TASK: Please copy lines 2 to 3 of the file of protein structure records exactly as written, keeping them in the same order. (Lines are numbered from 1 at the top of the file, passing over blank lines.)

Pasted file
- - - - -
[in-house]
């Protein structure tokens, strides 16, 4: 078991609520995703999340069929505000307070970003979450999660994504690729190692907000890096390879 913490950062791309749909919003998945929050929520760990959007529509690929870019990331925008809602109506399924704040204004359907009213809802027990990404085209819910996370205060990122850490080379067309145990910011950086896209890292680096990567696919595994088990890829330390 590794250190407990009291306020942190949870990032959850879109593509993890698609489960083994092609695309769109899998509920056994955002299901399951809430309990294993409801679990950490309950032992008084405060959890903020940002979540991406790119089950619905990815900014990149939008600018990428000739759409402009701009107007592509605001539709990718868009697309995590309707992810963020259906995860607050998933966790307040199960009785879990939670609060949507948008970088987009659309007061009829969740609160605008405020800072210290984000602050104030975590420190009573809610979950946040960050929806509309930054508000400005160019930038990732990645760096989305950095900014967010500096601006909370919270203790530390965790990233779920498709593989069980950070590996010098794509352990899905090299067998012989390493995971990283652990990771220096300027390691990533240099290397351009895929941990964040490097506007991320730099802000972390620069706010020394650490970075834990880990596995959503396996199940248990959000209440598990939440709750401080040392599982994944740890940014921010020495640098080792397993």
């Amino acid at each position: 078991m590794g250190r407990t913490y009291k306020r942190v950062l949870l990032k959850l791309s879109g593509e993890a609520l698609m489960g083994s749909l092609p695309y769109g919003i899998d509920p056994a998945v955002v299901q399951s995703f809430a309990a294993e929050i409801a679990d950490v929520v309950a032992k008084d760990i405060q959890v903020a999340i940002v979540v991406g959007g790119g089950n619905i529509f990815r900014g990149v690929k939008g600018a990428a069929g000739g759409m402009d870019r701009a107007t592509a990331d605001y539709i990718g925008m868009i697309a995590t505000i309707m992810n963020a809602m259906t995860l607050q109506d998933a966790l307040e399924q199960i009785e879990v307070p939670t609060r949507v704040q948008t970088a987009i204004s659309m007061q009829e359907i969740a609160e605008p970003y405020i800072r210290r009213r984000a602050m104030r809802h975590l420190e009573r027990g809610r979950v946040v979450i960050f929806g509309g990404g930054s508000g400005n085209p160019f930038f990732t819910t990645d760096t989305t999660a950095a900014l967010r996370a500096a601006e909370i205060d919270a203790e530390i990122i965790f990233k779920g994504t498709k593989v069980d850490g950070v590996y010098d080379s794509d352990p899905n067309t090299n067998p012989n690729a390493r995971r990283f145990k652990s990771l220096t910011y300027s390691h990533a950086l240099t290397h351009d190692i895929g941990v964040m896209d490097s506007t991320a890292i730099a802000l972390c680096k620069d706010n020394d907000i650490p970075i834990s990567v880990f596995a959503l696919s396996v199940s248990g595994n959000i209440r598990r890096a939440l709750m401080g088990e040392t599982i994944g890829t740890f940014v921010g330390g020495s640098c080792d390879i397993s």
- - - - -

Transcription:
């Protein structure tokens, strides 16, 4: 078991609520995703999340069929505000307070970003979450999660994504690729190692907000890096390879 913490950062791309749909919003998945929050929520760990959007529509690929870019990331925008809602109506399924704040204004359907009213809802027990990404085209819910996370205060990122850490080379067309145990910011950086896209890292680096990567696919595994088990890829330390 590794250190407990009291306020942190949870990032959850879109593509993890698609489960083994092609695309769109899998509920056994955002299901399951809430309990294993409801679990950490309950032992008084405060959890903020940002979540991406790119089950619905990815900014990149939008600018990428000739759409402009701009107007592509605001539709990718868009697309995590309707992810963020259906995860607050998933966790307040199960009785879990939670609060949507948008970088987009659309007061009829969740609160605008405020800072210290984000602050104030975590420190009573809610979950946040960050929806509309930054508000400005160019930038990732990645760096989305950095900014967010500096601006909370919270203790530390965790990233779920498709593989069980950070590996010098794509352990899905090299067998012989390493995971990283652990990771220096300027390691990533240099290397351009895929941990964040490097506007991320730099802000972390620069706010020394650490970075834990880990596995959503396996199940248990959000209440598990939440709750401080040392599982994944740890940014921010020495640098080792397993």
């Amino acid at each position: 078991m590794g250190r407990t913490y009291k306020r942190v950062l949870l990032k959850l791309s879109g593509e993890a609520l698609m489960g083994s749909l092609p695309y769109g919003i899998d509920p056994a998945v955002v299901q399951s995703f809430a309990a294993e929050i409801a679990d950490v929520v309950a032992k008084d760990i405060q959890v903020a999340i940002v979540v991406g959007g790119g089950n619905i529509f990815r900014g990149v690929k939008g600018a990428a069929g000739g759409m402009d870019r701009a107007t592509a990331d605001y539709i990718g925008m868009i697309a995590t505000i309707m992810n963020a809602m259906t995860l607050q109506d998933a966790l307040e399924q199960i009785e879990v307070p939670t609060r949507v704040q948008t970088a987009i204004s659309m007061q009829e359907i969740a609160e605008p970003y405020i800072r210290r009213r984000a602050m104030r809802h975590l420190e009573r027990g809610r979950v946040v979450i960050f929806g509309g990404g930054s508000g400005n085209p160019f930038f990732t819910t990645d760096t989305t999660a950095a900014l967010r996370a500096a601006e909370i205060d919270a203790e530390i990122i965790f990233k779920g994504t498709k593989v069980d850490g950070v590996y010098d080379s794509d352990p899905n067309t090299n067998p012989n690729a390493r995971r990283f145990k652990s990771l220096t910011y300027s390691h990533a950086l240099t290397h351009d190692i895929g941990v964040m896209d490097s506007t991320a890292i730099a802000l972390c680096k620069d706010n020394d907000i650490p970075i834990s990567v880990f596995a959503l696919s396996v199940s248990g595994n959000i209440r598990r890096a939440l709750m401080g088990e040392t599982i994944g890829t740890f940014v921010g330390g020495s640098c080792d390879i397993s």